Joyce, Graham 1954–
Joyce, Graham 1954–
(Graham William Joyce)
PERSONAL: Born October 22, 1954, in Coventry, England; son of William and Josephine (Gower) Joyce; married Suzanne Johnson (a lawyer), April 6, 1988; children: one daughter. Ethnicity: "Caucasian." Education: Bishop Lonsdale College, B.Ed. (with honors), 1977; University of Leicester, M.A., 1980; Nottingham Trent University, Ph.D., 2003. Religion: "Atheist." Hobbies and other interests: Travel, skiing, football, archaeology, "fell-pipping."
ADDRESSES: Home—Leicester, England. Agent—Luigi Bonomi Associates Ltd., 91 Great Russell St., London WC1B 3PS, England. E-mail—[email protected]
CAREER: Teacher, 1980–81; National Association of Youth Clubs, Leicester, England, youth officer, 1981–88; freelance writer, 1988–. Nottingham Trent University, part-time tutor in creative writing, 1995–.
MEMBER: Society of Authors, British Fantasy Society, British Science Fiction Association.
AWARDS, HONORS: August Derleth Award, best British fantasy novel, 1993, for Dark Sister; British Fantasy Award, novel category, 1993, for Dark Sister, 1996, for Requiem, and 1997, for The Tooth Fairy; World Fantasy Award, best novel, 2003, for The Facts of Life.
Dreamside, Pan Macmillan (London, England), 1991, Tor Books (New York, NY), 2000.
Dark Sister, Hodder Headline (London, England), 1992, Tor Books (New York, NY), 1999.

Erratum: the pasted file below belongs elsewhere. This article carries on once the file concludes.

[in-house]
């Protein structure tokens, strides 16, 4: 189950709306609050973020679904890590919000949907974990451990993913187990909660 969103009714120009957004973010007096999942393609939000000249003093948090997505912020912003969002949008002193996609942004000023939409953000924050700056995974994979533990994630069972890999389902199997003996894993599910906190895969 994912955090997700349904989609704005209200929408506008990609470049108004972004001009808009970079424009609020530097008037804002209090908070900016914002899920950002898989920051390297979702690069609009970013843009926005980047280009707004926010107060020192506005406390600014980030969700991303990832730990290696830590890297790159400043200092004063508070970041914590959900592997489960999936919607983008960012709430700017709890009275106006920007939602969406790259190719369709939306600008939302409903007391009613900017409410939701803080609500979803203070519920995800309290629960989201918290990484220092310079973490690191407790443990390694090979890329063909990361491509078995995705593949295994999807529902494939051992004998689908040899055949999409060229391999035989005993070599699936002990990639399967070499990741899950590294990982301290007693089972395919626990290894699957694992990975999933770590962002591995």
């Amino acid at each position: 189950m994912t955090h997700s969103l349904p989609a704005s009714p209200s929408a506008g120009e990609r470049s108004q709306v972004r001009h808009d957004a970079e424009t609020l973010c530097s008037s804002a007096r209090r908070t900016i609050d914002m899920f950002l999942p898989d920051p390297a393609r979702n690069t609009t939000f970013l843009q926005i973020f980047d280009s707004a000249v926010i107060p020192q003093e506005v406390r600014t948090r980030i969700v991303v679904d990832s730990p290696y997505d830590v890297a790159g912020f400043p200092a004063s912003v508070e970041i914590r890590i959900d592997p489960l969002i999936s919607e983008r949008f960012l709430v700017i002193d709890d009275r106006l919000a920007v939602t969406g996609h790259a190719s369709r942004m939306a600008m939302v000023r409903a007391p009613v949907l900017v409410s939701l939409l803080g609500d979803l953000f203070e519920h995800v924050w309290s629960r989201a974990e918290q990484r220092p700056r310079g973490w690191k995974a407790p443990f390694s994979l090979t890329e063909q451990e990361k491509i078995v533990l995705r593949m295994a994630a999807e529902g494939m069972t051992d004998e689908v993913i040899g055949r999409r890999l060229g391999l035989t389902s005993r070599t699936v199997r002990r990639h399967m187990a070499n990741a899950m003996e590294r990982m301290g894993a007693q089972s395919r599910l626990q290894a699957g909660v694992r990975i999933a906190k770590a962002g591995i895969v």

House of Lost Dreams, Hodder Headline (London, England), 1993.
Requiem, Creed (London, England), 1995, St. Martin's Press (New York, NY), 1996.
The Tooth Fairy, Signet (London, England), 1996, Tor Books (New York, NY), 1997.
Spiderbite (juvenile), Orion (London, England), 1997.
Indigo, Pocket Books (New York, NY), 2000.
Smoking Poppy, Gollancz (London, England), 2001, Atria Books (New York, NY), 2002.
The Facts of Life, Gollancz (London, England), 2002, Atria Books (New York, NY), 2003.
The Limits of Enchantment, Atria Books (New York, NY), 2005.
TWOC, Faber (London, England), 2005.
SIDELIGHTS: Graham Joyce is a distinctive voice among contemporary horror writers, according to essayist Joel Lane, writing in the St. James Guide to Horror, Ghost & Gothic Writers. Lane commented that the commercial success of horror fiction has forced the genre into a mold where supernatural events must be explained literally rather than in terms of metaphor or human psychology. According to Lane: "The work of Graham Joyce offers a compelling alternative [using] supernatural elements in the context of an exploration of human psychology, identity and belief." Joyce himself, in his comments to the St. James Guide to Horror, Ghost & Gothic Writers, lent weight to Lane's assessment when he expressed "an occasional impatience with some of the conventions of [the] genre. For example, I'm rather more interested in looking at the person seeing a ghost than in the ghost itself."
Already well-known to British horror readers from his first three novels—Dreamside, which deals with lucid dreams and waking dreams; the award-winning Dark Sister, an exploration of feminism and witchcraft; and House of Lost Dreams, a reinterpretation of the Orpheus myth—Joyce made his American debut with his fourth novel, Requiem. Set in contemporary Jerusalem, Requiem tells the story of Tom Webster, a high school teacher who has fled his native England after his wife's accidental death. Consumed by a groundless guilt both for his wife's death and an imagined affair with one of his pupils, Tom has come to Jerusalem ostensibly to visit an old friend and ex-lover, Sharon. Yet Tom's pilgrimage to the war-torn city is also prompted by a search for some kind of personal salvation.